Developing Countries Should Pass HIV/AIDS Policies That Respect Human Rights, Encourage HIV Testing, Treatment, Australian Judge Says
Developing countries should pass HIV/AIDS policies that respect human rights and encourage people at risk of HIV to be tested for the virus and receive treatment if necessary, Australian High Court Judge Michael Kirby said Tuesday at the International Criminal Law Reform Conference in Dublin, Ireland, the Canberra Times reports.
According to Kirby, governments that have focused their HIV/AIDS policies on education rather than on treating the disease as a crime have been more successful in slowing the spread of the virus. "Those countries that have adopted a human rights-respecting approach to the HIV/AIDS epidemic have been far more successful in containing the spread of HIV than those countries that have adopted punitive, moralistic, denialist strategies, including those relying on the criminal law as a sanction," Kirby said (Violante, Canberra Times, 7/16).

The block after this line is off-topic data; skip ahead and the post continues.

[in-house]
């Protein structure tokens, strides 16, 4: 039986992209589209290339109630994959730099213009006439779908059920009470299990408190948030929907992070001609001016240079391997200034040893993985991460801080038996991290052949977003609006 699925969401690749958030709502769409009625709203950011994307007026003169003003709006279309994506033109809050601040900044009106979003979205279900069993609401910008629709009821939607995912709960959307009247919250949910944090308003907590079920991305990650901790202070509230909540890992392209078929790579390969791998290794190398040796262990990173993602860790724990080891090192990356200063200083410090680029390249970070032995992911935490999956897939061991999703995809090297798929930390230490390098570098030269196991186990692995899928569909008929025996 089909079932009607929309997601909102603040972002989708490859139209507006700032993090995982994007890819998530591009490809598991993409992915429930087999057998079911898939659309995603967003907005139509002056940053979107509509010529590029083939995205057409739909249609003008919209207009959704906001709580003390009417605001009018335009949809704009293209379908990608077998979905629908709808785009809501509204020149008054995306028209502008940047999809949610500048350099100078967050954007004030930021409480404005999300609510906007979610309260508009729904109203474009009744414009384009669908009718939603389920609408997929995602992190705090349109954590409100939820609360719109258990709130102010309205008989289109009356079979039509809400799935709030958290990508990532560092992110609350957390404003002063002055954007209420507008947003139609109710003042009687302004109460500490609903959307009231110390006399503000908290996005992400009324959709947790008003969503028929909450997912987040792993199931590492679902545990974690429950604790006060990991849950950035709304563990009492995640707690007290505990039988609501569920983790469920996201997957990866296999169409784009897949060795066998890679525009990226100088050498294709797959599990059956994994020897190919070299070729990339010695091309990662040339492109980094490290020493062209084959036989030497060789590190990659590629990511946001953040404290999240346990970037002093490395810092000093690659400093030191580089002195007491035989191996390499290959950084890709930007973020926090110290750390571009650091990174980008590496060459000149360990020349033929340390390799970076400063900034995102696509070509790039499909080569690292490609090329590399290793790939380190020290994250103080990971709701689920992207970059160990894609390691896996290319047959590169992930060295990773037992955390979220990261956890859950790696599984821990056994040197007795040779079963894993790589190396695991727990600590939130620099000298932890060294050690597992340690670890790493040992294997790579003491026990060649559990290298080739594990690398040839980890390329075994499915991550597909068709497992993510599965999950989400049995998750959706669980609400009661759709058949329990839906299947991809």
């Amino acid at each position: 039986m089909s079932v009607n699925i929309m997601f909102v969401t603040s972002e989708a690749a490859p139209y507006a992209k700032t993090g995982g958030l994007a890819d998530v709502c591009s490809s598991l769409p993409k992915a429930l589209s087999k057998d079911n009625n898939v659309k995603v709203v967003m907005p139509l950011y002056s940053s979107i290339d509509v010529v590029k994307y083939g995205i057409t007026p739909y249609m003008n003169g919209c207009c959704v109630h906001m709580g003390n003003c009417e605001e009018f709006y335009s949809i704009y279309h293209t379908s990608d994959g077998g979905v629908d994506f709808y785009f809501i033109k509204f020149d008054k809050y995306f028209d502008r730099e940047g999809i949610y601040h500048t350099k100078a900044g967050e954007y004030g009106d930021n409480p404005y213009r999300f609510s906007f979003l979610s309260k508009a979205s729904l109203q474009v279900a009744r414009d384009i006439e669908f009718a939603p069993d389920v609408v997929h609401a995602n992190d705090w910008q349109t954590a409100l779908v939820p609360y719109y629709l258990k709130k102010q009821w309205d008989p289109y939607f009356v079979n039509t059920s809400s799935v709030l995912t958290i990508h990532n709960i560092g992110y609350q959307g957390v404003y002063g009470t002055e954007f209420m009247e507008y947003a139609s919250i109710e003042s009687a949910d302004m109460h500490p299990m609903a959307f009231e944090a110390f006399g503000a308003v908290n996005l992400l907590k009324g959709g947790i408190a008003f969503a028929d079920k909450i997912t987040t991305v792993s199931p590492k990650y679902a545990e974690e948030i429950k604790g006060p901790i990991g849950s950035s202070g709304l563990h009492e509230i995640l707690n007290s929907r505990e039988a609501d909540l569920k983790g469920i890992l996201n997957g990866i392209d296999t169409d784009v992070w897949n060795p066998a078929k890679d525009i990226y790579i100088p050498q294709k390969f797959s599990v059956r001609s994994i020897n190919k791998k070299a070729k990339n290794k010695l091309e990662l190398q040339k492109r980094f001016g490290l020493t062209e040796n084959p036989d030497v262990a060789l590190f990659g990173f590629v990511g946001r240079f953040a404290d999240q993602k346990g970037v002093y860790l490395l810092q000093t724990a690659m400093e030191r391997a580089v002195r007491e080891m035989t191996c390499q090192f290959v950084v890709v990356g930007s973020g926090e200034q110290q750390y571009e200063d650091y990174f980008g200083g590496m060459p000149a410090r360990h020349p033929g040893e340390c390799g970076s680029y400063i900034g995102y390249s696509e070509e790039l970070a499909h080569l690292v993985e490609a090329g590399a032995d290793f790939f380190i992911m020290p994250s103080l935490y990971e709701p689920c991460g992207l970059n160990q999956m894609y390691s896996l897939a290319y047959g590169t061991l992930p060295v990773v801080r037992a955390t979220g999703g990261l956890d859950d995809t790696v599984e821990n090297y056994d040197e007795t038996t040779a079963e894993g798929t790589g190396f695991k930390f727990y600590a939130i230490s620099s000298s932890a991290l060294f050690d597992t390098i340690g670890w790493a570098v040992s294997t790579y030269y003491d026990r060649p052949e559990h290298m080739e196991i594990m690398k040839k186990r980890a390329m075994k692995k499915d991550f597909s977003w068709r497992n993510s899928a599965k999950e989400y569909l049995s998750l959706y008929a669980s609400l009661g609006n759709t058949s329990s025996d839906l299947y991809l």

Kirby also addressed the increased pressure to criminalize some instances of HIV transmission in developing countries, saying that such policies are counterproductive and a violation of human rights (Australian Broadcasting Corporation, 7/16). Kirby said laws introduced in several African countries -- including Benin, Guinea, Guinea-Bissau, Mali, Niger, Togo and Sierra Leone -- infringe on the human rights of people living with HIV/AIDS.
In addition, Kirby cited a law that criminalizes the "willful transmission" of HIV "through any means by a person with full knowledge of his or her HIV status to another person." He added that the law potentially "imposes criminal liability," even if an HIV-positive person practices safer sex or takes steps to reduce mother-to-child HIV transmission.
Kirby called on governments to implement laws and policies that have been proven effective in fighting the virus, even if such policies are unpopular. "Taking the effective measures is not always popular," Kirby said, adding, "Yet taking punitive measures, depending on their terms and enforcement, is ... unlikely to succeed in the environment where there is no effective vaccine" or cure for HIV/AIDS (Canberra Times, 7/16).